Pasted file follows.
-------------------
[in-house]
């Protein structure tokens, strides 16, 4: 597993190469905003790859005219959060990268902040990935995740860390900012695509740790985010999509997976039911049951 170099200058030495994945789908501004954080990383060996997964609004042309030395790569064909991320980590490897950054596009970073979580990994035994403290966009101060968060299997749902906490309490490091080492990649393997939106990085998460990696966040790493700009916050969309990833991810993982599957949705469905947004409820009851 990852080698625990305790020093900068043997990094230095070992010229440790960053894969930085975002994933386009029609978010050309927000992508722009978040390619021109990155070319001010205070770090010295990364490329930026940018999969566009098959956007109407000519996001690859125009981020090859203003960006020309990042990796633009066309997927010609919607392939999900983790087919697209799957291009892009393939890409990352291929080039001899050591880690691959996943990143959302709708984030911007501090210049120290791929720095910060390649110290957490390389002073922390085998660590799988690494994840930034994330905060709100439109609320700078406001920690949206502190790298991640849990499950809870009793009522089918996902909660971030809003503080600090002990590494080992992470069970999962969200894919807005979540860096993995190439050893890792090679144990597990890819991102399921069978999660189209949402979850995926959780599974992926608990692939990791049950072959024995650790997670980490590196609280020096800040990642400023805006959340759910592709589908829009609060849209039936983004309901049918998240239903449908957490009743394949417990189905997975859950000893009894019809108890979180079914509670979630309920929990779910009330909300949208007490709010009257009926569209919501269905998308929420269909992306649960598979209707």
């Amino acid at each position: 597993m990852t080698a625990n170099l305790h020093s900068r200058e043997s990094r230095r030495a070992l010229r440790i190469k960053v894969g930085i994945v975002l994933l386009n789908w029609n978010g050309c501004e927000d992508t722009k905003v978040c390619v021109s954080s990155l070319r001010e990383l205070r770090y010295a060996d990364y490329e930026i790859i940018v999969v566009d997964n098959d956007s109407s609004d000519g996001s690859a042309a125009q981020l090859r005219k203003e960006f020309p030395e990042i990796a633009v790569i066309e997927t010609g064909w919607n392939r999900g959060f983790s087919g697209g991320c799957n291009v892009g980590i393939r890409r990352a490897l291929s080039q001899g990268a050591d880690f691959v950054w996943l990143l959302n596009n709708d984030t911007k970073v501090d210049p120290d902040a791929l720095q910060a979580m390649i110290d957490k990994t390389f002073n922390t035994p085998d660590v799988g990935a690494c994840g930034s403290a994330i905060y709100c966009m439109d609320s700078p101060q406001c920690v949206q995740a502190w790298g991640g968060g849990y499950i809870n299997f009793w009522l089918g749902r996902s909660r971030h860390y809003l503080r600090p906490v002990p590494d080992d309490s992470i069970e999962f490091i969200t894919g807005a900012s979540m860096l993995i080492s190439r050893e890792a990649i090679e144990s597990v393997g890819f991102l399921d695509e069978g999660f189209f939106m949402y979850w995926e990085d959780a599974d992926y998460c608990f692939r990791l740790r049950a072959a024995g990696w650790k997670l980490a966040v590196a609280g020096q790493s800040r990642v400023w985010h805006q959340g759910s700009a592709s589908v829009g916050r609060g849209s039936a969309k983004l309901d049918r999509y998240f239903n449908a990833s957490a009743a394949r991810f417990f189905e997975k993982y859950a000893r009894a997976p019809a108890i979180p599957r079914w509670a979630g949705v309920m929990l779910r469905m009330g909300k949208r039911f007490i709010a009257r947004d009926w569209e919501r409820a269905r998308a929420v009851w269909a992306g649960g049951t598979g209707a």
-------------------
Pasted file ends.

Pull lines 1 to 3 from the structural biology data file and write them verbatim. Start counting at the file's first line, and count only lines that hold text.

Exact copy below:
[in-house]
């Protein structure tokens, strides 16, 4: 597993190469905003790859005219959060990268902040990935995740860390900012695509740790985010999509997976039911049951 170099200058030495994945789908501004954080990383060996997964609004042309030395790569064909991320980590490897950054596009970073979580990994035994403290966009101060968060299997749902906490309490490091080492990649393997939106990085998460990696966040790493700009916050969309990833991810993982599957949705469905947004409820009851 990852080698625990305790020093900068043997990094230095070992010229440790960053894969930085975002994933386009029609978010050309927000992508722009978040390619021109990155070319001010205070770090010295990364490329930026940018999969566009098959956007109407000519996001690859125009981020090859203003960006020309990042990796633009066309997927010609919607392939999900983790087919697209799957291009892009393939890409990352291929080039001899050591880690691959996943990143959302709708984030911007501090210049120290791929720095910060390649110290957490390389002073922390085998660590799988690494994840930034994330905060709100439109609320700078406001920690949206502190790298991640849990499950809870009793009522089918996902909660971030809003503080600090002990590494080992992470069970999962969200894919807005979540860096993995190439050893890792090679144990597990890819991102399921069978999660189209949402979850995926959780599974992926608990692939990791049950072959024995650790997670980490590196609280020096800040990642400023805006959340759910592709589908829009609060849209039936983004309901049918998240239903449908957490009743394949417990189905997975859950000893009894019809108890979180079914509670979630309920929990779910009330909300949208007490709010009257009926569209919501269905998308929420269909992306649960598979209707």
């Amino acid at each position: 597993m990852t080698a625990n170099l305790h020093s900068r200058e043997s990094r230095r030495a070992l010229r440790i190469k960053v894969g930085i994945v975002l994933l386009n789908w029609n978010g050309c501004e927000d992508t722009k905003v978040c390619v021109s954080s990155l070319r001010e990383l205070r770090y010295a060996d990364y490329e930026i790859i940018v999969v566009d997964n098959d956007s109407s609004d000519g996001s690859a042309a125009q981020l090859r005219k203003e960006f020309p030395e990042i990796a633009v790569i066309e997927t010609g064909w919607n392939r999900g959060f983790s087919g697209g991320c799957n291009v892009g980590i393939r890409r990352a490897l291929s080039q001899g990268a050591d880690f691959v950054w996943l990143l959302n596009n709708d984030t911007k970073v501090d210049p120290d902040a791929l720095q910060a979580m390649i110290d957490k990994t390389f002073n922390t035994p085998d660590v799988g990935a690494c994840g930034s403290a994330i905060y709100c966009m439109d609320s700078p101060q406001c920690v949206q995740a502190w790298g991640g968060g849990y499950i809870n299997f009793w009522l089918g749902r996902s909660r971030h860390y809003l503080r600090p906490v002990p590494d080992d309490s992470i069970e999962f490091i969200t894919g807005a900012s979540m860096l993995i080492s190439r050893e890792a990649i090679e144990s597990v393997g890819f991102l399921d695509e069978g999660f189209f939106m949402y979850w995926e990085d959780a599974d992926y998460c608990f692939r990791l740790r049950a072959a024995g990696w650790k997670l980490a966040v590196a609280g020096q790493s800040r990642v400023w985010h805006q959340g759910s700009a592709s589908v829009g916050r609060g849209s039936a969309k983004l309901d049918r999509y998240f239903n449908a990833s957490a009743a394949r991810f417990f189905e997975k993982y859950a000893r009894a997976p019809a108890i979180p599957r079914w509670a979630g949705v309920m929990l779910r469905m009330g909300k949208r039911f007490i709010a009257r947004d009926w569209e919501r409820a269905r998308a929420v009851w269909a992306g649960g049951t598979g209707a």